Going Native in Mexico: A management report for the HR department

The expression “GOING NATIVE” refers to the behavior of foreigners who imitate—and may stridently defend—the customs and beliefs of their adopted culture. In Japan, there is an expression henna gaijin, which refers to a foreigner who is strange, not for being a foreigner, but for being one who conspicuously follows Japanese customs and imitates Japanese mannerisms.

Chancelleries around the world recognize the risk represented by the “going native” by diplomats stationed abroad, and, principally for this reason, embassy staff are rotated every few years to another post. It is a measure that is intended to protect against the risk of diplomats going native. The risk is that political, economic and military intelligence would be unconsciously distorted to favor the official version of events, institutions and policies of the foreign government in which diplomats are stationed.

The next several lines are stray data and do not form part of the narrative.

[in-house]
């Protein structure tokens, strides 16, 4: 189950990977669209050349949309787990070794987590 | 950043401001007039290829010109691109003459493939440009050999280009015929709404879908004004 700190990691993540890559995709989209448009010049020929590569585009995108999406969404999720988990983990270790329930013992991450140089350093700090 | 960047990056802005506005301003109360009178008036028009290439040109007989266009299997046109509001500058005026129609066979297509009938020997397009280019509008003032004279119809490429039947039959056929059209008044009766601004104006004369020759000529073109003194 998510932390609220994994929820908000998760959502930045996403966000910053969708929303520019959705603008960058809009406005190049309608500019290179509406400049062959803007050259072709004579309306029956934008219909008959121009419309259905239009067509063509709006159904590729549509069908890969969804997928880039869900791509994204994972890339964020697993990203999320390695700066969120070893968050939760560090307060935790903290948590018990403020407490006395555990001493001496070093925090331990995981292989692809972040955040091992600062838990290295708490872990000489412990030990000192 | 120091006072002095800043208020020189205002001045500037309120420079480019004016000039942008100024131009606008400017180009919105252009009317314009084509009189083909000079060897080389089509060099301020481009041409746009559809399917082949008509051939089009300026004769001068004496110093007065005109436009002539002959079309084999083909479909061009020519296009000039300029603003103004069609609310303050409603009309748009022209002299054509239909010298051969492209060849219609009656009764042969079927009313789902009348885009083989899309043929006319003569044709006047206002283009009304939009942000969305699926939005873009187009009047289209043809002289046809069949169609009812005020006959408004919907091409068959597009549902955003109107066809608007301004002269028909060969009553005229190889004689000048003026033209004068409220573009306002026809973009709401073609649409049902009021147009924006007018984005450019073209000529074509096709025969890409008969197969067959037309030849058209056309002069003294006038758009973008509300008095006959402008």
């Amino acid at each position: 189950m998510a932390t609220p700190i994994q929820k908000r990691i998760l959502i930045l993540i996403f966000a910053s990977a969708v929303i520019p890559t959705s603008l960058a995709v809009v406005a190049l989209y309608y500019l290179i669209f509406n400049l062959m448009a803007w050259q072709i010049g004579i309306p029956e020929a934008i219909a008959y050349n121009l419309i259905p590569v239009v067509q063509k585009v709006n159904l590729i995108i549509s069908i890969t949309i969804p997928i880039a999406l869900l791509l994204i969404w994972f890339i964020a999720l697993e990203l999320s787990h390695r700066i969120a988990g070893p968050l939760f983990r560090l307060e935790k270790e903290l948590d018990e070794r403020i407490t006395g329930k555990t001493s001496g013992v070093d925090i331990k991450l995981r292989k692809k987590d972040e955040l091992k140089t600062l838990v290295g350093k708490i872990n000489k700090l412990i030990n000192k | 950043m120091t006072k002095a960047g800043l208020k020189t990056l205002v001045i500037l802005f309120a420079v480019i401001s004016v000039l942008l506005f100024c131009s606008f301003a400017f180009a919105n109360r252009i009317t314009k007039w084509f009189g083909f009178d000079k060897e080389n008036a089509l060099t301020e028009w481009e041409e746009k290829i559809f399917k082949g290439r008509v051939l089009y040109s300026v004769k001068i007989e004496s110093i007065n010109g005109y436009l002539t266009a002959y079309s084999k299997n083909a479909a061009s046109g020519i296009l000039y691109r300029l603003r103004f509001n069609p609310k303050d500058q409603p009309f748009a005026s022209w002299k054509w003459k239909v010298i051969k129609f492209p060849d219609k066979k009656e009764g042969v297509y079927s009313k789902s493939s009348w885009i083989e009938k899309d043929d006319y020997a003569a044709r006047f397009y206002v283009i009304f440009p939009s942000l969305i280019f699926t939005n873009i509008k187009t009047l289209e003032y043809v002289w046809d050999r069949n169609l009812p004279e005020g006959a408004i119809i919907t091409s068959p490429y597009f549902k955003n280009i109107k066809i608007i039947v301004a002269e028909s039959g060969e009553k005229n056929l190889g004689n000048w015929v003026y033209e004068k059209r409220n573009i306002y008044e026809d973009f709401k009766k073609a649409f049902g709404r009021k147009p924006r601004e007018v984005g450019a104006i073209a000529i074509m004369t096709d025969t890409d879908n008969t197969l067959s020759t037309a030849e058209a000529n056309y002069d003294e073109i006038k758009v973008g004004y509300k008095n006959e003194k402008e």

Download Market Note 162 Going Native in Mexico (Outline).

Written by

George Baker

Baker & Associates offers niche-market business and policy intelligence related to Mexico's oil and gas, power and chemical industries. Over 1,000 reports have been issued in the last 20 years. Subject matter expert and publisher George Baker, who directs the firm, has carried out consulting assignments starting in the late 1970s at the height of the Oil Boom in Mexico. He brings bilingual and bicultural skill-sets to understanding and responding to challenges of business and public policy, coupled with a deep familiarity with the history and idiosyncrasies of the Mexican operating environment.

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